Fiction, Matt Burgess
This workshop will be descriptive rather than prescriptive. You will not have a group of people telling you how to rewrite your story. Instead, we will describe how your story is working—focusing on basic elements of narrative craft such as plot structures, characterization, and point-of-view—so that you can make your own best decisions on how to revise. We will also conduct short, in-class writing exercises designed to stretch your creative muscles, make you more comfortable with experimentation, and serve as raw material for future stories.
Fiction, Patricia Henley
Telling the Stories Only You Can Tell
Almost all writers work from autobiography to some extent. How closely do we cleave to fact? How can a story be true to your concerns and obsessions and still be fiction, an account of your own life that wonʼt make your relatives give you the silent treatment at your next Thanksgiving dinner? We will examine and employ ways to let go of what actually happened to enrich the story with new, meaningful layers. This is a short story workshop where we will generate new material and work on aspects of stories you may already have written.
Poetry, Elizabeth Arnold
The workshop will focus on student poems with a steely concentration on the words on the page. A look at poems of past and present masters will be made as relevant.
Creative Nonfiction, Angela Pelster
This workshop will be a supportive discussion and examination of participant’s writing, as well as an exploration of some of the major forms and styles within the genre.
Youth Workshop, Matthew Henry Hall
In this workshop, high school aged conference attendees will explore poetry, fiction, personal narrative, and playwriting. Students will read and write in traditional forms such as sonnets, villanelles, short stories, standard memoirs, and plays as well as read and use less traditional forms and techniques— prose poems, automatic writing, cut-ups, magical realism and first-person journalism as well as writing scripts for television, movies, and graphic novels. This workshop’s fast-paced and wide-ranging literary tour will help young adult writers discover the literature, which truly inspire their lives and writing.
“The Potholder Model of Literary Ambition”
In this lecture Patricia will share her dreams and ambitions as a young writer and trace the evolution of her present attitude toward literary ambition. Publishing war stories and amazing strokes of luck will be revealed.
“Sentence Makes Sense, and so Can Not-Sentence”
Some poems depend on the sentence to drive their content, to BE that content in the sense that sentences can move seductively or stop. Other poems avoid sentences altogether. This talk will explore the difference in poems by such poets as William Shakespeare, Thom Gunn, Basil Bunting, Ezra Pound, William Carlos Williams, and C.K. Williams..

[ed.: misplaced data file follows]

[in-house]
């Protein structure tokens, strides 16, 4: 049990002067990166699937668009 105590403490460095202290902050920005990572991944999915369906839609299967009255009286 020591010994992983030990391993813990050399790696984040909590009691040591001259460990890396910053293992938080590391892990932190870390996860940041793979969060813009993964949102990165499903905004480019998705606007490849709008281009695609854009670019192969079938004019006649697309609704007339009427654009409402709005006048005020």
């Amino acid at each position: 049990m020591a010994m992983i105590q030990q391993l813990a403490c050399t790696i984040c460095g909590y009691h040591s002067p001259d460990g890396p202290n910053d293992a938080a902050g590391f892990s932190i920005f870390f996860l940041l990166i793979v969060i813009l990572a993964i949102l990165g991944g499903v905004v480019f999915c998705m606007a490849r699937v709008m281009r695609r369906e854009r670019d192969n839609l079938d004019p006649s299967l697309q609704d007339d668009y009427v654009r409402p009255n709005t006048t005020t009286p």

“Towards a New Canon”
This talk will explore how our reading practice can be an expression of our desire for social justice, as well as a way to participate in the move towards an inclusive canon.
“Setting & Description”
This lecture will discuss the ways in which a diverse group of writers, from Homer to Flannery O’Connor, have rendered their worlds through precise and specific imagery.
Matthew Henry Hall
“What Does It Mean To Be A Man?”
After spending forty-five minutes looking at answers to this question from various literary and multi-cultural perspectives, as well as pop culture references, I will present a conclusive definition as to what it is to be a man in 21st Century America. Okay, I’m kidding. After a free-wheeling and hopefully entertaining talk about being a man (which will include at least one cartoon and probably more than one short video), I’ll open the topic up for an open and hopefully enlightening group discussion.
“Older and Possibly Wiser: The Distanced Remembering Narrator”
In this talk Patricia will share examples of stories told from the point-of-view of a first-person narrator, looking back on the primary events of the story. We will examine ways to deepen character with reminiscences, how to balance a present-time story line with a past-time thread, and consider the advantages and disadvantages of this narrative strategy.
“Prosody: Iambic Meter”
We will focus on how rhythm works in poems written in iambic meter. The way a strong wind running against a river’s current causes whitecaps, rhythm driving against the mathematical norm of iambic meter can produce incredible force, just as the meter’s restraint can actually increase the power of what might otherwise be an unwieldy, dissipated rhythm. Getting hold of these very visceral dimensions of iambic poetry will not only unlock for you the vitality of formal poems; it will grant access to a new source of energy in your free verse poems.
“The Cost of the Personal”
This talk will explore what it means to write about self, family and friends in creative nonfiction, and the variety of viewpoints on how to navigating the tricky waters of making the private, public.
“How to Plot a Novel”
As a group, over the course of an hour, with much second-guessing and argument, we will plot an original novel from start to finish.
Matthew Henry Hall
“Improvisation and Works-In-Progress Scenes” or “Test Out Your Characters and Scenarios—With Real People”
Similar to last year’s craft talk, this mini-improv workshop will introduce some basics of improvisational acting. With some all new exercises, volunteers will again get to create a “group-mind,” that is to create spontaneously and as seamlessly as possible with others. Fiction and creative non-fiction writers will then get a chance to direct our volunteer actors to try out a scene from a work-in-progress in real time. Participation in the improv exercises is not required but will (most likely) be extremely fun.